PROVIDENCE – Rhode Island is set to double down on its commitment to offshore wind power.
The Ocean State became home to the first offshore wind farm in the nation with the completion of the 30-megawatt Block Island Wind Farm in 2016 and followed up last year with a contract for another 400 megawatts of capacity from the proposed Revolution Wind project to be built southwest of Martha’s Vineyard.
Now, Gov. Gina Raimondo is looking to procure as much as 600 more megawatts of power generated by towering wind turbines that would rise up out of the ocean waters off southern New England.
Her administration announced on Tuesday that National Grid, the state’s main energy utility, is working on a request for proposals from offshore wind developers that is on track to be released early next year.
The Rhode Island Office of Energy Resources is overseeing the drafting of the RFP, which is expected to be submitted for approval to the state Public Utilities Commission this fall. Any contracts that result from the bidding would also have to go before the commission for final approval.
The announcement follows Raimondo’s executive order in January that aims to get all of Rhode Island’s electricity from renewable sources by 2030 – one of the most aggressive climate goals in the country.
As of this summer, the state had developed or signed contracts for 933 megawatts of renewable energy. If no new programs were instituted, Rhode Island would get about 60% of the way to Raimondo’s goal by the end of the decade, according to estimates from consultants working with the state.
The new RFP would push the state up to 82% of the goal, said Nicholas Ucci, commissioner of the state energy office. With continued investments in smaller renewable projects, primarily solar arrays, and as energy-efficiency efforts ramp up, he predicts Rhode Island will be able to meet the target.
“You can see how we can meet the bold goal the governor has set for us,” said Ucci, who is heading up the planning effort to reach the goal, which would mean sweeping changes to the state’s energy portfolio.
Raimondo framed the increased commitment to offshore wind within a broader context.
“In the face of global climate change, Rhode Island must drive toward a cleaner, more affordable and reliable clean energy future,” she said in a statement. “It is critical that we accelerate our adoption of carbon-free resources to power our homes and businesses, while creating clean energy jobs.”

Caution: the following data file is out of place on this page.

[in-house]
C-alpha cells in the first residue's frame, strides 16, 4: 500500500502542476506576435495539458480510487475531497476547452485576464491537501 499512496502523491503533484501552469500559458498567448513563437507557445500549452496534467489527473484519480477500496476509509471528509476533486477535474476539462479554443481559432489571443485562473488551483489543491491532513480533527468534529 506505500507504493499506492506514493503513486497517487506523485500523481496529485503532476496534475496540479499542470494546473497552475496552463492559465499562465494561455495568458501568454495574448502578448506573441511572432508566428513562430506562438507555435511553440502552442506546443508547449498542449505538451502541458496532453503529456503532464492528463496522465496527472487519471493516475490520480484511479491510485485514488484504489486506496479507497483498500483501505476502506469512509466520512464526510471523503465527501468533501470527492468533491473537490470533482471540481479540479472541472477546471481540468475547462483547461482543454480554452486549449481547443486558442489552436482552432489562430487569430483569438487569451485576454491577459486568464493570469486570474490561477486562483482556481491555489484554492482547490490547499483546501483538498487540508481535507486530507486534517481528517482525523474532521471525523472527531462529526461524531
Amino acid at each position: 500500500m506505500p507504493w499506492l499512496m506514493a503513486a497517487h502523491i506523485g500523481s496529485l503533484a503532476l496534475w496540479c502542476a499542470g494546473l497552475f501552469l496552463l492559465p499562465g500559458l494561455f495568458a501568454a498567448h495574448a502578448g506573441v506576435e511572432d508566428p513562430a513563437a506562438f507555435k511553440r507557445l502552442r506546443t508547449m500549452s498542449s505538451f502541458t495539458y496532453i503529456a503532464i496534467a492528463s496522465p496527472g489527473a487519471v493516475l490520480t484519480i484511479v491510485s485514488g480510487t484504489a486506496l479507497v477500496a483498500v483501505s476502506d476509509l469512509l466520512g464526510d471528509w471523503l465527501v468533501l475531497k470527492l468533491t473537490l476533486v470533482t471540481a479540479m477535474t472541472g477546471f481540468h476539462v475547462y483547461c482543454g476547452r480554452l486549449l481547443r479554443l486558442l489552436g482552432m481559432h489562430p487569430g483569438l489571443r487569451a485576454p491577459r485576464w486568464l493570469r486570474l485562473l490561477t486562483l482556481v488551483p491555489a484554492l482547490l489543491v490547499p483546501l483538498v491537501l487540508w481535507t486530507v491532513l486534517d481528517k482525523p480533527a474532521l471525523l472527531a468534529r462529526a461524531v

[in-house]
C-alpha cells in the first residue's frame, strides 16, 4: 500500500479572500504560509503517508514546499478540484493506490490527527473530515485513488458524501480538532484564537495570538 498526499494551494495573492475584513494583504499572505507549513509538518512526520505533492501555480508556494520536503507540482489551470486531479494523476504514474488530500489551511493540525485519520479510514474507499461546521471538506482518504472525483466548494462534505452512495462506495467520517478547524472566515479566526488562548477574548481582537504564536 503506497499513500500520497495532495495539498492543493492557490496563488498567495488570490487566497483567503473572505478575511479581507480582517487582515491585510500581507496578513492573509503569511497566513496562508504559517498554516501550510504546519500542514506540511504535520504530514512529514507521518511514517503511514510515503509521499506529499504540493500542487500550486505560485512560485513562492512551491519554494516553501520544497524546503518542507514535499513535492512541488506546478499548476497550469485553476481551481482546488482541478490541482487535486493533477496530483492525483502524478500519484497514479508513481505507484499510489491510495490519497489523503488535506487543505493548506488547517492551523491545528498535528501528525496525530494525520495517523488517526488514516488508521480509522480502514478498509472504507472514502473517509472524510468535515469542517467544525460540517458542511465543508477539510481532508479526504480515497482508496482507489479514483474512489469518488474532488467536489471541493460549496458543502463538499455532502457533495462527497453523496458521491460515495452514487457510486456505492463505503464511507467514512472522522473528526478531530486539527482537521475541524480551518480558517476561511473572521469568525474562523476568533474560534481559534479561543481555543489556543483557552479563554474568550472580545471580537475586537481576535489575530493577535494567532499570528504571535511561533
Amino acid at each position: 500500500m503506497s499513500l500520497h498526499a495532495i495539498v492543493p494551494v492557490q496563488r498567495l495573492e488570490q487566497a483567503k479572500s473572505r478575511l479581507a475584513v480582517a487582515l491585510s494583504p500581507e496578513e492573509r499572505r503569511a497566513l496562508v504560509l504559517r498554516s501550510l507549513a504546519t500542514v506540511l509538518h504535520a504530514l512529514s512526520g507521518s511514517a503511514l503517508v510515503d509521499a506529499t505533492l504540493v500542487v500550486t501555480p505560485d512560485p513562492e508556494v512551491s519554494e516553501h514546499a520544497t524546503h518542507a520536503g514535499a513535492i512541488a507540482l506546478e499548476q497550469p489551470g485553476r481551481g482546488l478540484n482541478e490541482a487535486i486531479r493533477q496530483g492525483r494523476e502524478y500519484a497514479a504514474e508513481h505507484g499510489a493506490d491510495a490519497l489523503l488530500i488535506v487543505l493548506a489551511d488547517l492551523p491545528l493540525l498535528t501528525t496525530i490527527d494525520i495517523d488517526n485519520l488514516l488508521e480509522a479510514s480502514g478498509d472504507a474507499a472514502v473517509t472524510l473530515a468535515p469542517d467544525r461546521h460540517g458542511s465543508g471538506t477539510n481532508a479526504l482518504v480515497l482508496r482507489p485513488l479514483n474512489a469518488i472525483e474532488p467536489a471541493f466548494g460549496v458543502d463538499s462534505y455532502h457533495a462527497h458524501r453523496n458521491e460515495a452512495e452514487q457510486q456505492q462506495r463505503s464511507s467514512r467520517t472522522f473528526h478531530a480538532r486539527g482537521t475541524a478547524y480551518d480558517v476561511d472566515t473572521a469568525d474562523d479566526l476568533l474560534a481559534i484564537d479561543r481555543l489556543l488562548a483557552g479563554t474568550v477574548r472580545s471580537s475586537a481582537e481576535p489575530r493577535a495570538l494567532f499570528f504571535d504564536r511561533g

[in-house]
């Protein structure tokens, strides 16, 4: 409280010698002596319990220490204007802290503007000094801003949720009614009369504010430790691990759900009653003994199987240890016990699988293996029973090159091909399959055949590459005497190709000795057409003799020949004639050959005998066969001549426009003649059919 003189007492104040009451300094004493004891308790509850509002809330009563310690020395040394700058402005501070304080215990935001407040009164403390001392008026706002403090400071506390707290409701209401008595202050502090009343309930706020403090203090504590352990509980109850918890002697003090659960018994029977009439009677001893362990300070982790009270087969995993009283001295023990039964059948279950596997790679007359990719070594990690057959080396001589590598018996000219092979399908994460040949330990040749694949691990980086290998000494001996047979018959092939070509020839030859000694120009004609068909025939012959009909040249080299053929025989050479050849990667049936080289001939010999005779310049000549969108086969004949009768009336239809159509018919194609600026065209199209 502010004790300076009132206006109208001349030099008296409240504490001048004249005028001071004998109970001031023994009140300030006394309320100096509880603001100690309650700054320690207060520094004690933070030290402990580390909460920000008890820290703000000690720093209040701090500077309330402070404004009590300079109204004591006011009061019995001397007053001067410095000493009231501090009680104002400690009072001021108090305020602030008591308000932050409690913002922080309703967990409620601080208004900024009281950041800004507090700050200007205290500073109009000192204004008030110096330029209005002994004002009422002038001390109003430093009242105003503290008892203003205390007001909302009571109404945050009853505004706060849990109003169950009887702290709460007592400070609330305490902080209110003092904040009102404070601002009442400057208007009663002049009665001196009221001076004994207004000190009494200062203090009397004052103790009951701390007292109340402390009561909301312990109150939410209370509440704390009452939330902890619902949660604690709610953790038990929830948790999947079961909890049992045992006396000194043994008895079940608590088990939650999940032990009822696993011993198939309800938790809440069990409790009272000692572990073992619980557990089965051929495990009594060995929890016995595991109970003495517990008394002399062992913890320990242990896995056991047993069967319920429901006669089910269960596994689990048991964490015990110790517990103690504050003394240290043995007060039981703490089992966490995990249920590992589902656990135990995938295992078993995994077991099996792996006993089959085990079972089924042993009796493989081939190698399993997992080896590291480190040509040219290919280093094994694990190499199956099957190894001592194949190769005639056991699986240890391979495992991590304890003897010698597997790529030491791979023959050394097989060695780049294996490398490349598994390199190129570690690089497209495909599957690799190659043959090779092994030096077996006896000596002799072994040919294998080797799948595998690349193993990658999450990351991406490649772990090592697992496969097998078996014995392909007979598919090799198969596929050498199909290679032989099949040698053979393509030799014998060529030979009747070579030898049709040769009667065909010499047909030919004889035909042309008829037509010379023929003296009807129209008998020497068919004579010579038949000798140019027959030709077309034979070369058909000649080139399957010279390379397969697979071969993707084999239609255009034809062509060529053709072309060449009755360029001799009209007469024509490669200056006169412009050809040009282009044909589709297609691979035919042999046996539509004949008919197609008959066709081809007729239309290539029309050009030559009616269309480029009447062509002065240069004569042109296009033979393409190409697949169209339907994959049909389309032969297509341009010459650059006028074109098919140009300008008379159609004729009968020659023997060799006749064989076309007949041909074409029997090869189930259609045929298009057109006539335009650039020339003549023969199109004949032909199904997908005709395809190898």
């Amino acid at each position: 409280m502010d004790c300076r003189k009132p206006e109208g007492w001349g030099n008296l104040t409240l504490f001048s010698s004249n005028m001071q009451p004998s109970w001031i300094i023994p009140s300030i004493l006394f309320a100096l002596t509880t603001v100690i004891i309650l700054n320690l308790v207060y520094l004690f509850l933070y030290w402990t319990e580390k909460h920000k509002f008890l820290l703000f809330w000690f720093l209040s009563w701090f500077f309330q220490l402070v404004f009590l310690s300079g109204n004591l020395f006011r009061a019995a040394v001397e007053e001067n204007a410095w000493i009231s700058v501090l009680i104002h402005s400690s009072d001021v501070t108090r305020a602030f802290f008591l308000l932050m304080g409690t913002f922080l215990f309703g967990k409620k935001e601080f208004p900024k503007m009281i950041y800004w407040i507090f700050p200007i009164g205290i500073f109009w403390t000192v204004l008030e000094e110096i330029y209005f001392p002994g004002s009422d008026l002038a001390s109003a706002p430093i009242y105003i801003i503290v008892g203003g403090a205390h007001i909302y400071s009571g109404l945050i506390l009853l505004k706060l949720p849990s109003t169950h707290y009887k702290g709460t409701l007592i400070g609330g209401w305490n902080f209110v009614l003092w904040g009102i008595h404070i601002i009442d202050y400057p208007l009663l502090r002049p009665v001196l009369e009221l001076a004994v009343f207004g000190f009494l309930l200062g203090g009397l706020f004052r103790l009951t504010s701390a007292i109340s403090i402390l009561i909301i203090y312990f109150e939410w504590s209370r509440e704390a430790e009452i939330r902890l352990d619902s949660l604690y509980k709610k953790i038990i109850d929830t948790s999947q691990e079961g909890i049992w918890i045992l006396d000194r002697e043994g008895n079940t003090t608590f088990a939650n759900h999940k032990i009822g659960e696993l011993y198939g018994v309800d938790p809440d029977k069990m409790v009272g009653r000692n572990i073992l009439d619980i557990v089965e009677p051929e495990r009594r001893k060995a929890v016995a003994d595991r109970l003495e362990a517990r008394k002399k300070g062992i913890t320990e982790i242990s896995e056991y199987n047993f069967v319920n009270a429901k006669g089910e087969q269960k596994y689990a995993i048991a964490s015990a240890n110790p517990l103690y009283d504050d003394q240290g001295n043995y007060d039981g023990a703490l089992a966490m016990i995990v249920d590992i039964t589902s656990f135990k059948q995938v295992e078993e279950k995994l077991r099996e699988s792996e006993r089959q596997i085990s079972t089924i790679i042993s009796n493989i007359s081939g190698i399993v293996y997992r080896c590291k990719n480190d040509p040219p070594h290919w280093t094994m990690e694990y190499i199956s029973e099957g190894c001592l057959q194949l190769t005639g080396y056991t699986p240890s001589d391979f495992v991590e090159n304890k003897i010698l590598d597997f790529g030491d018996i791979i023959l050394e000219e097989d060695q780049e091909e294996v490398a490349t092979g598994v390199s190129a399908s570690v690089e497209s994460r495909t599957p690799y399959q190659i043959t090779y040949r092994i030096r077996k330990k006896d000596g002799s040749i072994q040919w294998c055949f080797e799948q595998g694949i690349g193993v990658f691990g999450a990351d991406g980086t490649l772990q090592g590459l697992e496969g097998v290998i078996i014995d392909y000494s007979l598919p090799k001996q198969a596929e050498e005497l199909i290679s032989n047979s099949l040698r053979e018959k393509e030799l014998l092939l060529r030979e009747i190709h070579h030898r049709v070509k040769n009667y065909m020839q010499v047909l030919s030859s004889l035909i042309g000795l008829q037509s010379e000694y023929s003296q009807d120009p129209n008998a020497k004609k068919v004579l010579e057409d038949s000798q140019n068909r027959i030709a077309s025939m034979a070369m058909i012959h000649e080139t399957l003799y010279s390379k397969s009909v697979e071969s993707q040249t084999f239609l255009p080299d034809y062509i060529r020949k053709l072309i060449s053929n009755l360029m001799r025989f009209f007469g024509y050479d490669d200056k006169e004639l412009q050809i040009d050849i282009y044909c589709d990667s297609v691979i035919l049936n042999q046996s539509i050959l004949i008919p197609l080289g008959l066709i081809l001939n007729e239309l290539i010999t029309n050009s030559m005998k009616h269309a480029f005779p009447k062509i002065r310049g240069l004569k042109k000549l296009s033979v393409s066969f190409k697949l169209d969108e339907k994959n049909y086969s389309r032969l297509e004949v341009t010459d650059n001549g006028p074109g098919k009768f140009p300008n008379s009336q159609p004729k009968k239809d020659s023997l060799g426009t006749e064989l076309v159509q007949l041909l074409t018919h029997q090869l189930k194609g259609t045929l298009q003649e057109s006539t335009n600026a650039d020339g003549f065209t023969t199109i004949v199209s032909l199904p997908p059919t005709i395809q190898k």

For a state as small as Rhode Island, the amount of energy to be sought through the new procurement is huge. If a single wind farm were to win a contract for the maximum capacity, it would be 20 times the size of the five-turbine Block Island Wind Farm and 50% bigger than the Revolution project. A 600-megawatt wind farm would be able to power about 407,000 homes – or nearly every household in Rhode Island.
Add that hypothetical 600-megawatt project to the 400-megawatt Revolution project and the 30-megawatt Block Island array and nearly two-thirds of the annual electric demand in the state would come from offshore wind.
The announcement, however, comes at a difficult time for the offshore wind industry. After the successful construction of the pilot project about three miles southeast of Block Island, the federal government held an auction for offshore wind leases near Massachusetts and Rhode Island that shattered records for the amount that companies were willing to bid. Back then, in late 2018, it appeared that the industry’s course was all but assured. Massachusetts, Rhode Island and Connecticut were all looking to buy offshore wind power to meet their clean energy goals, and the developers would supply it.
But a dispute between commercial fishermen and Vineyard Wind – one of the companies with proposals in the same general location and the first to apply for permits to the federal government – quickly expanded across the industry. Amidst concerns that developers weren’t spacing wind turbines far enough apart to allow for safe navigation by fishing boats, the federal Bureau of Ocean Energy Management has held off a final decision on the Vineyard Wind application and has sat on filings by other companies.
Ørsted is one of those still waiting for an answer. The Denmark-based global company, which took over the Block Island Wind Farm after buying its developer, Deepwater Wind, is partnering with Eversource Energy on the Revolution project.
David Hardy, the newly appointed CEO of Ørsted Offshore North America, believes that the speed at which things progress will depend on the upcoming election. A win by Joseph R. Biden Jr., who is a supporter of renewable energy, would be a clear boost for offshore wind. Hardy hopes that if President Trump is reelected, it won’t mean further delays. He argued that Republicans should be able to embrace an industry that will generate jobs and create energy independence.
“We’re all in on offshore wind in the long run,” Hardy said. “We’re continuing to move forward.”
Ucci said he expects a decision on Vineyard Wind from the Bureau of Ocean Energy Management in late November or early December, which should break the logjam for other applications. He is optimistic, too, about the industry’s prospects and said a lot can happen between now and 2022, when a contract could be awarded through the new RFP.
Union leaders welcomed the announcement, saying it would create “hundreds of well-paying middle-class jobs” for people in the construction trades.
“This is a unique opportunity that is truly a win all around,” Michael F. Sabitoni, president of the Rhode Island Building & Construction Trades Council, said in a statement.
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